On Saturday 5 October 1963, a day after the US Joint Chiefs of Staff had updated their plan to invade Cuba the following July (President Kennedy’s assassination would intervene), and while JFK’s wife Jackie was enjoying the company of shipping magnate Aristotle Onassis in Greece (she would later marry him), TV audiences in the UK got their own kicks by sitting down to watch the second episode of series three of The Avengers, altogether a camper, more knockabout affair than series two.
And there was nothing camper in the 1960s than death, there being a positive Joe Orton-esque quality to the superb opener to The Undertakers – one member of a coffin-carrying team of pallbearers peels off from the group, draws a gun and shoots a man, whereupon the group doff their top hats, the coffin lid is removed and… instant takeaway.
We cut to the apartment that Steed and Gale seem to share, where Steed is flirting with Cathy Gale in a manner bordering on the needy, while Gale entirely ignores his pleading comments and continues cleaning and re-assembling the rifle she’s working on, this scene-setting bit of business-plus-badinage being part of the Avengers formula.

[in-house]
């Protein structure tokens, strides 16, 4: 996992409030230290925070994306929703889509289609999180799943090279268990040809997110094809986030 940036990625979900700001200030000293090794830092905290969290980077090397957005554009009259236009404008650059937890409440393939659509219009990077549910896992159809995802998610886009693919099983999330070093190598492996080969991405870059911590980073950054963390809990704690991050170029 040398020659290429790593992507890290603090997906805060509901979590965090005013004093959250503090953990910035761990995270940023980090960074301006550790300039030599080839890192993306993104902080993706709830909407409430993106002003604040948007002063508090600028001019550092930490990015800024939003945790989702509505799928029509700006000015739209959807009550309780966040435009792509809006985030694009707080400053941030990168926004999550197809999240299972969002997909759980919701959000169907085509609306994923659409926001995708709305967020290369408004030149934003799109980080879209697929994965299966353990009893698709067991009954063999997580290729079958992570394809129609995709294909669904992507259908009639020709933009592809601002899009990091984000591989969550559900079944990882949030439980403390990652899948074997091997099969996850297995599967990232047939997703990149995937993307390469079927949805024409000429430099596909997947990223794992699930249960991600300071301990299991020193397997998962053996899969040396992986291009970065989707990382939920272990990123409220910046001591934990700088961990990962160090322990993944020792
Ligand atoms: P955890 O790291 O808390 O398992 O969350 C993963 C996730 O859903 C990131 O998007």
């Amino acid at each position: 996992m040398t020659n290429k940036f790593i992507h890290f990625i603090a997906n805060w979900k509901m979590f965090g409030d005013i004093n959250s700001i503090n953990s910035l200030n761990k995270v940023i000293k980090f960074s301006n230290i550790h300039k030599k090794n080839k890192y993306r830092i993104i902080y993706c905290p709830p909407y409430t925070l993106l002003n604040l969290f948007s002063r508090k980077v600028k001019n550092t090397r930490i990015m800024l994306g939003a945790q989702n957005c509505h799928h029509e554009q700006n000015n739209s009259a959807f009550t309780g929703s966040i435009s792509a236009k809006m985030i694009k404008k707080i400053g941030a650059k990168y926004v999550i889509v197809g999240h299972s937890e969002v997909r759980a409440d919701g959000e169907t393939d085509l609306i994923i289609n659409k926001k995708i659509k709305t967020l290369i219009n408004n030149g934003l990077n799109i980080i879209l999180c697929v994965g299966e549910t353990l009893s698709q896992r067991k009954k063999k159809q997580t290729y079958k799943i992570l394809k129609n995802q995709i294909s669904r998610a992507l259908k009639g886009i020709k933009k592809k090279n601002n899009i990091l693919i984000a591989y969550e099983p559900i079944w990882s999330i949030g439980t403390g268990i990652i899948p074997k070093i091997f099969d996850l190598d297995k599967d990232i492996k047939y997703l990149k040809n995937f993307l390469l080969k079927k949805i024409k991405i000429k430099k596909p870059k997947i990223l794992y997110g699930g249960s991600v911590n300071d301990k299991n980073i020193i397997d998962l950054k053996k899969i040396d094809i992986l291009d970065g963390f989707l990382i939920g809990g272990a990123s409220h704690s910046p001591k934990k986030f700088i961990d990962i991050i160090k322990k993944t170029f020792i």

Steed is meant to be off on a trip to New York, accompanying an important scientist. But before he can make the trip, the man is dead and a double seems to have been recruited to take his place. What is going on? Actually, you could ask that question about every ten minutes during this episode, as Steed first stumbles, seemingly by accident, on the funeral parlour from where this death-and-double scheme operates, then Gale arrives at the door of the people who are masterminding the whole operation, also seemingly by accident. What scriptwriter Malcolm Hulke is doing is something you’d never get nowadays – he’s withholding important details about the investigative process, forcing us to assume that Steed and Gale know far more than they’re letting on. Does this work? Not at all. Nor does the rather mundane reveal as to what, ultimately, this death-and-double scheme is really all about – no spoilers, but tax avoidance is involved.
Coherence isn’t really the prime concern here – Gale, posing as an assistant at a home where millionaires are stacking up like planes over an airport gets into her leather gear at one point, as care assistants the world over do for no particular reason. Though of course we know the reason – there’s a fight scene coming over the brow of the hill.
Stopping it all from being a bit of a yawn are the superb actors involved, particularly Lally Bowers, a proper British character actress who could give Margaret Rutherford a run for her money when it comes to the eye-roll and the swooping flute.
And its far-from-flattering portrait of the super-rich adds some grit, too – the 1% long before the term existed. But then the 1960s, as well as being fascinated by death, as the young are, also rejected money, this being a time of more or less full employment, rising living standards and a country that had, in the words of Harold Macmillan, the prime minister of the time, never had it so good. Unlike the PM himself, who had resigned on health grounds within two weeks of this show being transmitted.
© Steve Morrissey 2019